Consumer Reports – “…as little as 20% of the ink ever reaches the paper…”
It's enough that printer ink might be the most expensive liquid you buy. Even the cheapest ink, at about $13 an ounce, costs more than, say, fine Champagne, while the priciest, at about $75 an ounce, is costlier than, say, Chanel No. 5 perfume. Check our graphic, "The Case of the Disappearing Ink," to see just how expensive printer ink can be.
But exclusive new tests in consumer labs show that some, even a lot, of that precious ink probably never even makes it onto printed pages. Instead, it's used to clean print heads and for other maintenance chores, typically when the printer is preparing to print after sitting idle for some time.
Tests in Consumer Reports' lab, done in cooperation with International Consumer Research and Testing, an independent consumer testing and research organization, confirm that some printers use much more ink than others in those rituals—and the extra cost of using those models can add up to $100 or more a year.
Here’s more about our tests and what you can do, and what we think printer manufacturers should be doing, to keep ink consumption (and ink bills) to a minimum.
The inky truth
For some time, we’ve been hearing from readers that they were getting a lot less mileage out of their printers' inkjet cartridges than they expected—less than even our rigorous printer tests showed they should get. The ink usage tests we have conducted in recent years, which are like the standard industry tests that printer manufacturers rely on to measure ink usage, consist of printing pages continuously in big batches.
The fact that our readers were able to print far fewer pages than we did in our tests suggested that, for some consumers, those tests were not appropriate. One reason for this shortfall, our engineers believed, was that those readers were printing intermittently, perhaps a handful of pages a few times per week, rather than continuously.
To determine whether intermittent use would cause such a shortfall, we devised a new test, in which we printed 30 pages, in batches of two or three pages, once or twice every day or two (skipping weekends) for three weeks. And we shut off the printer between sessions, as we believe many consumers do.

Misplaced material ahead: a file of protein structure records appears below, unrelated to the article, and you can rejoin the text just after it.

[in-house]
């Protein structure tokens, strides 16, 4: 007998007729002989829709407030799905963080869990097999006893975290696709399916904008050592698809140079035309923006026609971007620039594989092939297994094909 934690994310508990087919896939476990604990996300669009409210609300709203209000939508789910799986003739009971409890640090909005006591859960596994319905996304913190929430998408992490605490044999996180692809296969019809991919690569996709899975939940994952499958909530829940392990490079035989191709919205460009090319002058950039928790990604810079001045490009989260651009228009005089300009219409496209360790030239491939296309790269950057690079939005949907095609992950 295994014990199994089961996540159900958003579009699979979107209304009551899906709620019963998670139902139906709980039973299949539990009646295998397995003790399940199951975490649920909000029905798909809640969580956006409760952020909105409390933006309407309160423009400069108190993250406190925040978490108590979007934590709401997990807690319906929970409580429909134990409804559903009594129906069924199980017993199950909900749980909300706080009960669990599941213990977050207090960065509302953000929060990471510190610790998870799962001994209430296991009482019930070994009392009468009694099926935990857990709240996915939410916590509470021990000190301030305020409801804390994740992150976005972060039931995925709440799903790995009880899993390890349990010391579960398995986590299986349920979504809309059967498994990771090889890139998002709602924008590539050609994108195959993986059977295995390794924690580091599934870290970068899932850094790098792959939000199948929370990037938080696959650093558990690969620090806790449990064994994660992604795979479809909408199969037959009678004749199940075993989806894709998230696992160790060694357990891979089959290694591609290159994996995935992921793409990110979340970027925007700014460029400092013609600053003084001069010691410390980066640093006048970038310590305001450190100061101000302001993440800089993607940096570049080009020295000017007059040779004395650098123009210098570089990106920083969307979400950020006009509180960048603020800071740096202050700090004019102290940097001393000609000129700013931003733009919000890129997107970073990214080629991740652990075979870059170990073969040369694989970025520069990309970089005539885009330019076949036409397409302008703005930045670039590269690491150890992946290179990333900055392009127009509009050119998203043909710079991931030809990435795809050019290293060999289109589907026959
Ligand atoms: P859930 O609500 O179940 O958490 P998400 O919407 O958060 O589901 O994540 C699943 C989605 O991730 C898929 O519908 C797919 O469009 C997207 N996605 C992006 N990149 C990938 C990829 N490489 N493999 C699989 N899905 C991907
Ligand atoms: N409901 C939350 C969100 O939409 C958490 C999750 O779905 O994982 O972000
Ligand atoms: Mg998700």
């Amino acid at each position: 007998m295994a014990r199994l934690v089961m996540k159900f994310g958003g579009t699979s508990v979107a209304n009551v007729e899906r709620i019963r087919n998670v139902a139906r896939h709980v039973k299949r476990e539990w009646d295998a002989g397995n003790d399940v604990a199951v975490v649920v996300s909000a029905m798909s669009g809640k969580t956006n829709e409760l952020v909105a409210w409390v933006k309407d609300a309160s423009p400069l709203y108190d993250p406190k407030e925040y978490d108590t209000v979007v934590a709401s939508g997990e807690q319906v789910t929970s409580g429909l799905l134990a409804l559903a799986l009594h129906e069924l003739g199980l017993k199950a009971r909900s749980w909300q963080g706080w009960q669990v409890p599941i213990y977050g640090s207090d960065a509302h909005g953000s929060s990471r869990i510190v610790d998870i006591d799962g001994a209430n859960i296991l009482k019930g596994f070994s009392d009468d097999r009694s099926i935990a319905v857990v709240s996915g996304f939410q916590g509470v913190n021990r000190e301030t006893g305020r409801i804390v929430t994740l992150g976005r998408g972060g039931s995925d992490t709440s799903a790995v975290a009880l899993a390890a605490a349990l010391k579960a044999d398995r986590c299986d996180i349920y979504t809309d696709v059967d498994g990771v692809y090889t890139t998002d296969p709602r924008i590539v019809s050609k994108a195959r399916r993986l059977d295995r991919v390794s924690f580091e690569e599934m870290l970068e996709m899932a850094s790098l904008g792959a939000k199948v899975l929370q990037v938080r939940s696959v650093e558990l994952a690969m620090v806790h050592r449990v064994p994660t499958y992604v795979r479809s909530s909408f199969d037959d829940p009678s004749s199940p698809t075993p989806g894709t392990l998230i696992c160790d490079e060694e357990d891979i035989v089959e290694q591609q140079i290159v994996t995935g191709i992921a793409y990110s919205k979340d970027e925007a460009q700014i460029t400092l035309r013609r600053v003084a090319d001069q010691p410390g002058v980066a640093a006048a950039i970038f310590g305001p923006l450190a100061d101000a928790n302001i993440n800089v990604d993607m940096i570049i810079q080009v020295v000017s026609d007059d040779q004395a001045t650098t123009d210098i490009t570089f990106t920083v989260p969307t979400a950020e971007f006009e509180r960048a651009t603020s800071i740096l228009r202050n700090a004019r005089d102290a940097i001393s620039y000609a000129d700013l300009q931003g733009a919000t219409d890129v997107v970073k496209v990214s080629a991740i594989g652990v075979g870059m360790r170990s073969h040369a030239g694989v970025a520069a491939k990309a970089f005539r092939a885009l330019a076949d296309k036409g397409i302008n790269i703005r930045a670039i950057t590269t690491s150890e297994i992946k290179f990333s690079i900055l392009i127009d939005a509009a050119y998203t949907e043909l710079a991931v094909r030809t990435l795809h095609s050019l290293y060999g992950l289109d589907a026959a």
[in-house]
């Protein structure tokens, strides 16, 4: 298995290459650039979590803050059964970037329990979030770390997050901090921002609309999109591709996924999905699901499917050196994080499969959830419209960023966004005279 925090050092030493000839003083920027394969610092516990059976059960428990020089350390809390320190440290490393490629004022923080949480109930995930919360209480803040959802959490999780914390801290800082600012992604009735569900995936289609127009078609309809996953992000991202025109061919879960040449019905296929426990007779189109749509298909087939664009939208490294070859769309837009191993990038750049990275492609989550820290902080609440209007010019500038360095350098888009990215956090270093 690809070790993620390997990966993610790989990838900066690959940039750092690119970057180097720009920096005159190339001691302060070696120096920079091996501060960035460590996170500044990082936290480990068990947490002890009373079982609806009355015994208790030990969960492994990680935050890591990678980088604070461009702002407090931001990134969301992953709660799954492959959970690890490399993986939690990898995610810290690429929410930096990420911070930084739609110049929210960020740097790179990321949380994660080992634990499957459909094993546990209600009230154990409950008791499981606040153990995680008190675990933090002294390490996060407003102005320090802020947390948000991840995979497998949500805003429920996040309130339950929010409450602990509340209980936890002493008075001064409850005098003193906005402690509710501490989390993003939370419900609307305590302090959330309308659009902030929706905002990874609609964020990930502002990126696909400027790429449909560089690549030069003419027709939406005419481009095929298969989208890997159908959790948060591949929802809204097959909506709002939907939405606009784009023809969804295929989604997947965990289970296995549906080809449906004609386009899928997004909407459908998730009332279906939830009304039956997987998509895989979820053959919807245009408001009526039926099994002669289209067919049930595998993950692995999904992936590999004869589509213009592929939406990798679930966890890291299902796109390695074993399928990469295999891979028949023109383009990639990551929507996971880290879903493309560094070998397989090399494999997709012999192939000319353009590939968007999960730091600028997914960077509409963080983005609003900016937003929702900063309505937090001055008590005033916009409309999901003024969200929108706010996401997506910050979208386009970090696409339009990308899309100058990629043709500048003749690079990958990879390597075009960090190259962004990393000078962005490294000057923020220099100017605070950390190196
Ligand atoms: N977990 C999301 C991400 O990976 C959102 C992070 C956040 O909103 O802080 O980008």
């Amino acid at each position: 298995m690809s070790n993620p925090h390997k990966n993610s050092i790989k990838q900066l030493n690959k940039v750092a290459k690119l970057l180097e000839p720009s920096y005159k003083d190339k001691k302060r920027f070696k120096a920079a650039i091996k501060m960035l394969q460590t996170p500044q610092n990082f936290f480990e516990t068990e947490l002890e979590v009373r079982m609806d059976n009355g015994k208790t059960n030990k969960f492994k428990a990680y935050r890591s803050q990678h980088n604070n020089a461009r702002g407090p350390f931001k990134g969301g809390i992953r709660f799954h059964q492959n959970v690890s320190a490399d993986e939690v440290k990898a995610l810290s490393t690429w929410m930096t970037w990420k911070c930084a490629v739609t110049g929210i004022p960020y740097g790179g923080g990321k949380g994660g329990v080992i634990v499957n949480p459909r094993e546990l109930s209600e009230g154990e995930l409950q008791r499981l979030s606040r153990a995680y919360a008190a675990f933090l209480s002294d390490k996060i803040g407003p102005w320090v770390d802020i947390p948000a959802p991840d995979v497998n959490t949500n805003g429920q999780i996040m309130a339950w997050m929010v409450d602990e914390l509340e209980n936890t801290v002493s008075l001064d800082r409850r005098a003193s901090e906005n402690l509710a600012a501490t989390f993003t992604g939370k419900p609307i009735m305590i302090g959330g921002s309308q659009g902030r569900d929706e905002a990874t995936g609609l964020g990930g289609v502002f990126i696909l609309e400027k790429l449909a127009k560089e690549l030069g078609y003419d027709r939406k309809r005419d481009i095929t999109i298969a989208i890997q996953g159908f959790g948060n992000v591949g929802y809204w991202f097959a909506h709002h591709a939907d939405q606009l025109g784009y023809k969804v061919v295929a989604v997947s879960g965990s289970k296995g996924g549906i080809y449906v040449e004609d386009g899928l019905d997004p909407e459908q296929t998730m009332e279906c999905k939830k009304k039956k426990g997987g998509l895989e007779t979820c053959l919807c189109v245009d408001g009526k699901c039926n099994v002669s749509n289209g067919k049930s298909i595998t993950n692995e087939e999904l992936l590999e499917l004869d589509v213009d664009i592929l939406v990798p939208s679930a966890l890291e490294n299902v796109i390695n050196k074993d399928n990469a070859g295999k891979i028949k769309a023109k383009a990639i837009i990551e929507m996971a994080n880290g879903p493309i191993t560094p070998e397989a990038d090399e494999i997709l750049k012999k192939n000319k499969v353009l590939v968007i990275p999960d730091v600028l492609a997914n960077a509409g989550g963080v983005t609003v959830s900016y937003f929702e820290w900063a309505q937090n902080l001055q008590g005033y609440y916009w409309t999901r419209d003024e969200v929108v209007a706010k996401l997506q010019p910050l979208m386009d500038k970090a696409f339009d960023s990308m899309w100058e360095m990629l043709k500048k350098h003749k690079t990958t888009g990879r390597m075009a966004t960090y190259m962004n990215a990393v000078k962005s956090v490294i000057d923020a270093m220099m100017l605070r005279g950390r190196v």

The results, based on tests of dozens of current all-in-one inkjets representing the leading brands, confirmed our suspicions: in intermittent use, plenty of models delivered half or less of their ink to the page, and a few managed no more than 20 to 30 percent.
True, most models wound up using the majority of their ink to actually print, though only a few came within striking distance of using it all (our intermittent tests included text and graphics, but not photos because we’ve found that most people print those relatively infrequently).
'Diapers' and 'spittoons': Where the ink goes
Manufacturers say it's par for printers to consume ink in ways that don't wind up on the page. For example, HP referred us to its website, which said, "Some ink . . . must be used to maintain the health of the print head; some ink is residual; and some ink evaporates."
But when we contacted them, manufacturers were mum on just how much ink consumers should expect to be consumed in such ways, though they did volunteer that the ink spent in cleaning may actually end up in a reservoir inside the printer that one manufacturer calls a "diaper" and other manufacturers call a "spittoon."
In our tests so far, only Brother printers were consistently frugal with ink when used intermittently. Other brands varied widely depending on the brand line. For example, with HP, the Envy series of printers used relatively little ink for maintenance, while the Photosmart series used a lot more.
We also found that you don’t need to sacrifice performance in order to save on ink. Several models that were fine performers were also among the stingiest with ink used for maintenance.
What consumers should do: